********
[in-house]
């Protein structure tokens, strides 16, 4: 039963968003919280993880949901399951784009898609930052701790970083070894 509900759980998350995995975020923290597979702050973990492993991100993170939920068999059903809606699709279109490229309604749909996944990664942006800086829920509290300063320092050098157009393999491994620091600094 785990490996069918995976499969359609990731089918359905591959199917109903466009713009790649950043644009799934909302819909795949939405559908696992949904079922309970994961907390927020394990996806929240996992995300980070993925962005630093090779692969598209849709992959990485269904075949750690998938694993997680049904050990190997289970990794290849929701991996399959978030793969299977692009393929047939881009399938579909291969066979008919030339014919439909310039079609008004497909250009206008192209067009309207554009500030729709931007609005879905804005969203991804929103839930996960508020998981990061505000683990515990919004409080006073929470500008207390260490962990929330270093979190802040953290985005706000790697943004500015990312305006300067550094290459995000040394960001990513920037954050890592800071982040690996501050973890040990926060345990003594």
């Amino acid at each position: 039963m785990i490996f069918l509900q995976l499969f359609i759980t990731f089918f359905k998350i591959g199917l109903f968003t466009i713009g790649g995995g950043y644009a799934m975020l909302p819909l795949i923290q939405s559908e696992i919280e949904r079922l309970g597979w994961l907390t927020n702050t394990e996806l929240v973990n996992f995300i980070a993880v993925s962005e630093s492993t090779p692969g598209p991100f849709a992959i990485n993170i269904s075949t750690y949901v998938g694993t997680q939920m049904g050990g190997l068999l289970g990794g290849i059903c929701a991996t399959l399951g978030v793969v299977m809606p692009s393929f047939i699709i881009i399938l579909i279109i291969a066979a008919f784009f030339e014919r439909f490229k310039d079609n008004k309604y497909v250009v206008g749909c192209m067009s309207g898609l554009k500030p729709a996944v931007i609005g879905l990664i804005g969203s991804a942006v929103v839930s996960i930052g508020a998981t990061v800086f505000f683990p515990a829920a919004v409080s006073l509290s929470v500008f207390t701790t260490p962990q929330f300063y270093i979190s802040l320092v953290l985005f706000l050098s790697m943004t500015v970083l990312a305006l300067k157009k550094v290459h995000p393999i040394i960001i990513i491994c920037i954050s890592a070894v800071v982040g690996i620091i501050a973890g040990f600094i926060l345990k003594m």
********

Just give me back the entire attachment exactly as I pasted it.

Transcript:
[in-house]
């Protein structure tokens, strides 16, 4: 039963968003919280993880949901399951784009898609930052701790970083070894 509900759980998350995995975020923290597979702050973990492993991100993170939920068999059903809606699709279109490229309604749909996944990664942006800086829920509290300063320092050098157009393999491994620091600094 785990490996069918995976499969359609990731089918359905591959199917109903466009713009790649950043644009799934909302819909795949939405559908696992949904079922309970994961907390927020394990996806929240996992995300980070993925962005630093090779692969598209849709992959990485269904075949750690998938694993997680049904050990190997289970990794290849929701991996399959978030793969299977692009393929047939881009399938579909291969066979008919030339014919439909310039079609008004497909250009206008192209067009309207554009500030729709931007609005879905804005969203991804929103839930996960508020998981990061505000683990515990919004409080006073929470500008207390260490962990929330270093979190802040953290985005706000790697943004500015990312305006300067550094290459995000040394960001990513920037954050890592800071982040690996501050973890040990926060345990003594």
């Amino acid at each position: 039963m785990i490996f069918l509900q995976l499969f359609i759980t990731f089918f359905k998350i591959g199917l109903f968003t466009i713009g790649g995995g950043y644009a799934m975020l909302p819909l795949i923290q939405s559908e696992i919280e949904r079922l309970g597979w994961l907390t927020n702050t394990e996806l929240v973990n996992f995300i980070a993880v993925s962005e630093s492993t090779p692969g598209p991100f849709a992959i990485n993170i269904s075949t750690y949901v998938g694993t997680q939920m049904g050990g190997l068999l289970g990794g290849i059903c929701a991996t399959l399951g978030v793969v299977m809606p692009s393929f047939i699709i881009i399938l579909i279109i291969a066979a008919f784009f030339e014919r439909f490229k310039d079609n008004k309604y497909v250009v206008g749909c192209m067009s309207g898609l554009k500030p729709a996944v931007i609005g879905l990664i804005g969203s991804a942006v929103v839930s996960i930052g508020a998981t990061v800086f505000f683990p515990a829920a919004v409080s006073l509290s929470v500008f207390t701790t260490p962990q929330f300063y270093i979190s802040l320092v953290l985005f706000l050098s790697m943004t500015v970083l990312a305006l300067k157009k550094v290459h995000p393999i040394i960001i990513i491994c920037i954050s890592a070894v800071v982040g690996i620091i501050a973890g040990f600094i926060l345990k003594m």